The proof of a true masterpiece is in the opening credits

Good titles used to equal a lousy show. No holiday week day was complete without a burst of frenetic energy at the start of Bonanza and Hawaii Five-O. It was how the kids with ADHD used to get by.

But now the reverse is true. Just like Sopranos and GOT, you’ll be hooked just watching the credits of the standout series of 2014, True Detective.

Charting a 17-year investigation into a serial killer by detectives Rust Cohle (Matthew McConaughey) and Martin Hart (Woody Harrelson) in non-linear fashion, this isn’t buddy-buddy territory. Cohle is an unconventional, instinctive, brilliant detective. But he is an open book compared to strait-laced Hart, whose demons place obstacles in their way.

The show’s 87 on Metacritic reflects how some found the start too slow and how others didn’t like the ending.

However, a sole writer and director team, Nic Pizzolatto and Cary Fukunaga, give the series a seamless consistency – to binge viewers, it will feel like they are watching a movie.

And while it is true it peaks midway, that scene’s prolonged excitement will leave you speechless. It even surpasses The Silence of the Lambs.


DR2, Tue 20:45 Particle Fever

It’s a good week for scientists, with Particle Fever (95 on RT) leading the way. Viewers get to witness a genuine discovery – something to do with the Big Bang (which last week some other boffins said didn’t take place).

In a similar vein, we have Robochick and the Bionic Boy (DR2, Mon 23:00) and Isaac Newton: The Last Magician (DRK, Mon 22:30) along with two social studies: Diaries of a Broken Mind (K4, Tue 22:00), an acclaimed look at mental health issues, and Ireland’s Lost Babies (BBC World, Sat 16:10), a good companion piece for Philomena and the 11-episode series The Sixties (DRK, Sat 23:00).

Elsewhere, Foo Fighters: Lost Highways (DR3, Mon 23:00) includes their collaborations with Dolly Parton; Friday Night Dinner (SVT1, Fri 22:00) returns; for all his imagination, Heston’s Fishy Fish (TV3 Puls, Thu 21:00) confirms he’s awful when it comes to TV show names; another chance to see British reality show The Hotel (SVT1, Mon 23:00) and that doc on Zlatan Ibrahimovic (K6, Sat 22:00); and Hilary Mantel (BBC World, Sat 18:30 or Sun 11:30) contemplates what would have happened if Mrs T had died in Brighton in 1983. (BH)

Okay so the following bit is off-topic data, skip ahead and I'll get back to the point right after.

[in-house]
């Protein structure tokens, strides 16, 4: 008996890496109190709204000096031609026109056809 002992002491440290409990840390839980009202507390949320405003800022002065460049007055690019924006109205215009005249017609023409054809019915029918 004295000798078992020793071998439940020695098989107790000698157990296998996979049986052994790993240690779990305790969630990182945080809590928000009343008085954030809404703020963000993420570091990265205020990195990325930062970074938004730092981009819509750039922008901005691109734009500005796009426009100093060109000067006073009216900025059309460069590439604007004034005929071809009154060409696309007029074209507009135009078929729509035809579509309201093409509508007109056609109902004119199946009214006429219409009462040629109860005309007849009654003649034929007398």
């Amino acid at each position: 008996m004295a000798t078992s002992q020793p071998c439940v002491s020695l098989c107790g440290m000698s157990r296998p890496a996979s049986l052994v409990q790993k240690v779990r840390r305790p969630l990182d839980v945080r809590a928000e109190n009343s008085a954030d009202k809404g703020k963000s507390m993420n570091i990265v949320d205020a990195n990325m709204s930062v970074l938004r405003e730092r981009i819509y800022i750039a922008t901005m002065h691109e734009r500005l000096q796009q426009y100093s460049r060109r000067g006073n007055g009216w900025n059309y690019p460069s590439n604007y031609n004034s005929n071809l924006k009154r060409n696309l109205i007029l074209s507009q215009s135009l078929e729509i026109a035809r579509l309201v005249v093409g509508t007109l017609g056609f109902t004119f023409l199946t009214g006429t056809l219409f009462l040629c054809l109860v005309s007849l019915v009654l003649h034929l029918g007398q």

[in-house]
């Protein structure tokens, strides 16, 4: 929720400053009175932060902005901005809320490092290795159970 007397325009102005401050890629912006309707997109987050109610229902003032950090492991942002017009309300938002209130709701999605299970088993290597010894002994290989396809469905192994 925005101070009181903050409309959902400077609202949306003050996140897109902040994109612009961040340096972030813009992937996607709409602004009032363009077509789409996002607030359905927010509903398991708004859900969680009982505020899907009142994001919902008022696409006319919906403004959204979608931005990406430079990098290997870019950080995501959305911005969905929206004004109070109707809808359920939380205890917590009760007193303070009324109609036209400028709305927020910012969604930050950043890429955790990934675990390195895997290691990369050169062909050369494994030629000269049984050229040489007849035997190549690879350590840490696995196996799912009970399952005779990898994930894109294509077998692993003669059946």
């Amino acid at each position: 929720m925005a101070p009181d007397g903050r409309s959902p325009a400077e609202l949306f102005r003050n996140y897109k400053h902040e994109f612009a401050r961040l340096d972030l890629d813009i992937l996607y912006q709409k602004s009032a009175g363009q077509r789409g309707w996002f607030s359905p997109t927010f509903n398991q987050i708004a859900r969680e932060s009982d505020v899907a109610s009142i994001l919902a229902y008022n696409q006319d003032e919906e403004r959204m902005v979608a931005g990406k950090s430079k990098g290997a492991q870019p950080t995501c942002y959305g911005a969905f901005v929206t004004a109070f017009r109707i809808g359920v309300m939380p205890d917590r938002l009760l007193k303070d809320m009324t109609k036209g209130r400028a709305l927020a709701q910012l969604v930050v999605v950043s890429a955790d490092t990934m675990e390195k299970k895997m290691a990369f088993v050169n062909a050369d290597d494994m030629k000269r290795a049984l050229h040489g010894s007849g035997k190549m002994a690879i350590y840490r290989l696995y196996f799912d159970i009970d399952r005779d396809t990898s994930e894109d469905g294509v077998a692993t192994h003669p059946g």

At least two of them are in the dark

It sounds like a vehicle to remind us how irresistible Richard Gere is aged 90, but The Affair, which debuted on Sunday, has wowed critics, scoring 85 on Metacritic.

She’s a waitress who has just lost her child, he’s a teacher with a big family whose life looks perfect from the outside. They fall in love.

Sounds simple, but it is the plot’s complexities, along with tough scenes that make viewers gasp, which have won over viewers.

“The first thing you want is to see where it leads,” notes the Washington Post. (YH)


TV3 Sport 2, all week from 13:30 WTA Finals (photo: Scanpix)

Caroline Wozniacki has squeezed into the WTA Finals, the season finale for the top eight in the world, which start in Singapore on Monday. Liverpool vs Real Madrid in the Champions League is the pick of the football, and Dallas Cowboys vs New York Giants  the top game in the NFL. (BH)


Netflix Alan Partridge: Alpha Papa

Our focus here are the relatively new films you avoided at the cinema, but could tolerate on TV. So if you want to know when American Beauty is on, try other media! This week, we found nothing, so had to go to Netflix, where the new films include Gravity, Alan Partridge: Alpha Papa and Iron Man 3 – all of which are over-rated. (BH)

  • How internationals can benefit from joining trade unions

    How internationals can benefit from joining trade unions

    Being part of a trade union is a long-established norm for Danes. But many internationals do not join unions – instead enduring workers’ rights violations. Find out how joining a union could benefit you, and how to go about it.

  • Internationals in Denmark rarely join a trade union

    Internationals in Denmark rarely join a trade union

    Internationals are overrepresented in the lowest-paid fields of agriculture, transport, cleaning, hotels and restaurants, and construction – industries that classically lack collective agreements. A new analysis from the Workers’ Union’s Business Council suggests that internationals rarely join trade unions – but if they did, it would generate better industry standards.

  • Novo Nordisk overtakes LEGO as the most desirable future workplace amongst university students

    Novo Nordisk overtakes LEGO as the most desirable future workplace amongst university students

    The numbers are especially striking amongst the 3,477 business and economics students polled, of whom 31 percent elected Novo Nordisk as their favorite, compared with 20 percent last year.